From mutiny to history: How crisis-hit Spain defied the odds to reach the Women’s World Cup final


A year ago, England crushed Spain's dream of becoming European champions. La Roja conceded a late equaliser in their quarter-final meeting in Brighton and then lost the game in extra-time. A year on, things have gone a little differently.

Spain conceded late equalisers to both the Netherlands and Sweden in their Women's World Cup quarter-final and semi-final, respectively, but would go on to emerge victorious in both matches. On paper, it looks like pretty simple progress, right? A team that has learned from the past, grown and got better. But the 12 months in between these two tournaments, the latter of which has seen Spain make history by reaching a first Women’s World Cup final, could not be much more complicated.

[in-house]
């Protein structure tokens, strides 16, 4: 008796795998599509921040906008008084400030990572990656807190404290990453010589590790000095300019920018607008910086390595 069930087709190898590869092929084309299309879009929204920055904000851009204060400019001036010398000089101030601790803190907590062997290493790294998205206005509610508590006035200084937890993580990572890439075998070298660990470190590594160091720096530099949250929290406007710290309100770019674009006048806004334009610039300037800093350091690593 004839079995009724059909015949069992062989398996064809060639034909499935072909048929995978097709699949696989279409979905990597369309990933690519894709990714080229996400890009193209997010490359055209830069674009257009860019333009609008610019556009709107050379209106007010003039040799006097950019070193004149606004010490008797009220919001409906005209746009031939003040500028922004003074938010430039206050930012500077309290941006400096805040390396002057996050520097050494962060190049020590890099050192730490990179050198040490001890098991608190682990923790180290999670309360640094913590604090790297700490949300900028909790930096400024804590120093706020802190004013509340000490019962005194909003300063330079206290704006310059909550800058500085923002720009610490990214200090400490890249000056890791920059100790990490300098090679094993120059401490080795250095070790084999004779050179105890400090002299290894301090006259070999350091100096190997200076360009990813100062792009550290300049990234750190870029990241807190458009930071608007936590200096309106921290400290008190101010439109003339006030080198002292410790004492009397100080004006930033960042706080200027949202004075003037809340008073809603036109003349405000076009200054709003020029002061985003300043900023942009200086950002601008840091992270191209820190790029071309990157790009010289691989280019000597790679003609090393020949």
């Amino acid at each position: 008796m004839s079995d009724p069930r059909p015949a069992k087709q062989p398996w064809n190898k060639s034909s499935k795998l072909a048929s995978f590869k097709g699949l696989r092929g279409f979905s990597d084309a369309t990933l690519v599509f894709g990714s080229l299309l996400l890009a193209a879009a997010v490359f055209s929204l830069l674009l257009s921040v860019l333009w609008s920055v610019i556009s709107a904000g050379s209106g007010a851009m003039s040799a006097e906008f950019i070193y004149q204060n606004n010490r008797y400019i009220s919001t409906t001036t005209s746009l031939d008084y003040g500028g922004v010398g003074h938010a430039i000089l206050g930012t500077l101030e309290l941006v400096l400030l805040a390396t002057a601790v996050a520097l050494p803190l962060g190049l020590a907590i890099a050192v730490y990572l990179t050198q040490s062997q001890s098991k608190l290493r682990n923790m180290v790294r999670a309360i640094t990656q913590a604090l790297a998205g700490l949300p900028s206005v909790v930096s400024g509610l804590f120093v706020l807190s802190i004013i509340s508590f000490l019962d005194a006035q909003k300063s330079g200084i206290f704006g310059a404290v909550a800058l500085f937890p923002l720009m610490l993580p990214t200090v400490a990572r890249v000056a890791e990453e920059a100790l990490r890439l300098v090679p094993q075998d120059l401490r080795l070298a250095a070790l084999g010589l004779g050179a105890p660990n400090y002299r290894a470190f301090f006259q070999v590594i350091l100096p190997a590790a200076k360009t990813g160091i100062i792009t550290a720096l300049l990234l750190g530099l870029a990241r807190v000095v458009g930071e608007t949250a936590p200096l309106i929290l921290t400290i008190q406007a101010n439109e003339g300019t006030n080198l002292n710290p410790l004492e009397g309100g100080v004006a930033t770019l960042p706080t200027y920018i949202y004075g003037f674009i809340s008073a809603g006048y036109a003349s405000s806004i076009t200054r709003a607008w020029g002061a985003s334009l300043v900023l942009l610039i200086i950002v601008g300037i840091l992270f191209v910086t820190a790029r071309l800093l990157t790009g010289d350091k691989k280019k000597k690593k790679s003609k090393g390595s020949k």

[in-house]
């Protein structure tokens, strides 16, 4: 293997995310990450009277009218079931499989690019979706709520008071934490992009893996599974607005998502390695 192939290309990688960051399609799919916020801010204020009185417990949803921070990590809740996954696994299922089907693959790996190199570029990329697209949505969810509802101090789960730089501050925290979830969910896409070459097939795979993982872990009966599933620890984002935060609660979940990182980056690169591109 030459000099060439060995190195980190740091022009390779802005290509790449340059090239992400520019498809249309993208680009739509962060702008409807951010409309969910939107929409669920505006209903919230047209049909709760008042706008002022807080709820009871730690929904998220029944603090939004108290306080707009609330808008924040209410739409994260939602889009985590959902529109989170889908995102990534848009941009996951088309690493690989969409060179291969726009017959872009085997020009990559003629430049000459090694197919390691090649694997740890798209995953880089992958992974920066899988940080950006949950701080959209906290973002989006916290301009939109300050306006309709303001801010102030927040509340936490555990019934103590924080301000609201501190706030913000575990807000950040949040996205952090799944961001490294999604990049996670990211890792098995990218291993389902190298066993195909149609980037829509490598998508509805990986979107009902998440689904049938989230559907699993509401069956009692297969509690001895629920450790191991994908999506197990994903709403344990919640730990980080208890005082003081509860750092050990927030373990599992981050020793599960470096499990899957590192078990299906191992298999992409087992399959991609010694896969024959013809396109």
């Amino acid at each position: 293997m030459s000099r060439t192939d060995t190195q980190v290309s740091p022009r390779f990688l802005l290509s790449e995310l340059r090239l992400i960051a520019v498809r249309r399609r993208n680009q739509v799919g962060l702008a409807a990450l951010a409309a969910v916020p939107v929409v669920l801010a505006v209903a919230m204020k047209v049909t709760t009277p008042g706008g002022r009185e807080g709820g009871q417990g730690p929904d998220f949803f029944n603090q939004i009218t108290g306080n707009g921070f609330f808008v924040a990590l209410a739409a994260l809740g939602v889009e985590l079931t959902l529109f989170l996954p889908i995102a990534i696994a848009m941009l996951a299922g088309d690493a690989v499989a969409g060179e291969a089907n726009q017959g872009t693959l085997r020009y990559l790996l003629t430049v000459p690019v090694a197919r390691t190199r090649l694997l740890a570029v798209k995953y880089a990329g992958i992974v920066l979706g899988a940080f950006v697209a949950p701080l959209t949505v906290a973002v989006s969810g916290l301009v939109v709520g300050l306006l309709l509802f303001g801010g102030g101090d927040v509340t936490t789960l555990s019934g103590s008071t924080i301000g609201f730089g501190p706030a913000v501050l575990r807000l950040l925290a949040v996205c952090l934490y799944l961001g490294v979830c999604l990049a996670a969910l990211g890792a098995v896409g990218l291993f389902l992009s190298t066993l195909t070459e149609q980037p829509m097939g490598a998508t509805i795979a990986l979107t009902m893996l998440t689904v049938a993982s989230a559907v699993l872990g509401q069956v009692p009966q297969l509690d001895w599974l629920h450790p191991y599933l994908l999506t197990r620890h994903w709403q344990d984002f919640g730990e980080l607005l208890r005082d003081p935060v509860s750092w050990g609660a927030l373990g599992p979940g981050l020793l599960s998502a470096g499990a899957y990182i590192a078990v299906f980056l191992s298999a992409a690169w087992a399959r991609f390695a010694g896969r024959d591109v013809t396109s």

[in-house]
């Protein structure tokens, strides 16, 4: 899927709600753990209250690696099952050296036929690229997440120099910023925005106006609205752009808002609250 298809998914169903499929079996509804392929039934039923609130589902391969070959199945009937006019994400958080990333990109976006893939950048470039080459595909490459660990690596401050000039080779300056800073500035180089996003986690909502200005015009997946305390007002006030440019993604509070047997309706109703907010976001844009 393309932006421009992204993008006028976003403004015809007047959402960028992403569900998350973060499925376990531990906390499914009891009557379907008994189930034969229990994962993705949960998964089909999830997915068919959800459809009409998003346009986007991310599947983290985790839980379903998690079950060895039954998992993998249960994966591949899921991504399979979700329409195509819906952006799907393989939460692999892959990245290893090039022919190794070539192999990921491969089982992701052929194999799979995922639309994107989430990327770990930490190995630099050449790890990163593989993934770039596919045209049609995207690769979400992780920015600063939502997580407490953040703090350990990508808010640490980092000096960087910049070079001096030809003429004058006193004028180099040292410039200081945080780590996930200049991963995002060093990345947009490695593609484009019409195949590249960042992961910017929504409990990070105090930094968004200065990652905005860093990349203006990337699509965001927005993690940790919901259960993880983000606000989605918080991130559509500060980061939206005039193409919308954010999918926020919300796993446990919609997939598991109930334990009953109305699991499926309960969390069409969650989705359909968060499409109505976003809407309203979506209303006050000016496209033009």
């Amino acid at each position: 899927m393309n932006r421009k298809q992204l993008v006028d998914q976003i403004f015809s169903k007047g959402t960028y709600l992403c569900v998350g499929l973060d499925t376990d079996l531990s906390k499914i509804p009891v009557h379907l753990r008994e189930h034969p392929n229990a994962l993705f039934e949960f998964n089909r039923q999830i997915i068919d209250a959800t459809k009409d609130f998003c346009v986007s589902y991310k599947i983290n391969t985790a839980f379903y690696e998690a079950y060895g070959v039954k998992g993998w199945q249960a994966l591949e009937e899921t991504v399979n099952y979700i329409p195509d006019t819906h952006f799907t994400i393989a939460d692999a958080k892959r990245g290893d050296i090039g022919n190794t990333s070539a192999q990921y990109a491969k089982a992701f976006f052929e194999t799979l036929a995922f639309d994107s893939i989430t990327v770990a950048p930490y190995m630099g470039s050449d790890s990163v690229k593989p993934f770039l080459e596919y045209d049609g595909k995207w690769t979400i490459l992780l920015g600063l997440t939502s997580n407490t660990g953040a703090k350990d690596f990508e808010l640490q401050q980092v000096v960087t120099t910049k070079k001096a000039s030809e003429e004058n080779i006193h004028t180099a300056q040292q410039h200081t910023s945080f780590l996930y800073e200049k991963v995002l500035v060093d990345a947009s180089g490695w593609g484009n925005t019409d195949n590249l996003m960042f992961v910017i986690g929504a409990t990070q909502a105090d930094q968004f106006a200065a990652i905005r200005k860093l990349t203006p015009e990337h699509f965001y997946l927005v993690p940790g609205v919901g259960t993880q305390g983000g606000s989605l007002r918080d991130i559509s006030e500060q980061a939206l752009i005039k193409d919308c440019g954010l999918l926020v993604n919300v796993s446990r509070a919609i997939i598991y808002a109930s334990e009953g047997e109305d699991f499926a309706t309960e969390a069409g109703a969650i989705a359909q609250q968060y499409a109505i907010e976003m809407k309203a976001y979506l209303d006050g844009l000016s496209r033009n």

In that time, this team has been surrounded by off-pitch chaos, by player unavailability, by many expressing a desire for change within. Their World Cup squad, even, is without 12 top-quality names that have withdrawn from selection due to situations that have affected their "emotional and personal state".

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And yet, Spain have made history and find themselves on the brink of even more. In New Zealand, they won a World Cup knockout match for the first time, reached the last four for the first time and then secured their spot in a first-ever final. Now, they'll fly over the Tasman Sea and land in Australia with hopes of winning the whole thing, hoping to get revenge against England in Sydney on Sunday.

With everything that has happened in the last year, how on earth have they achieved all of this? And can they continue to defy the odds by winning the Women's World Cup?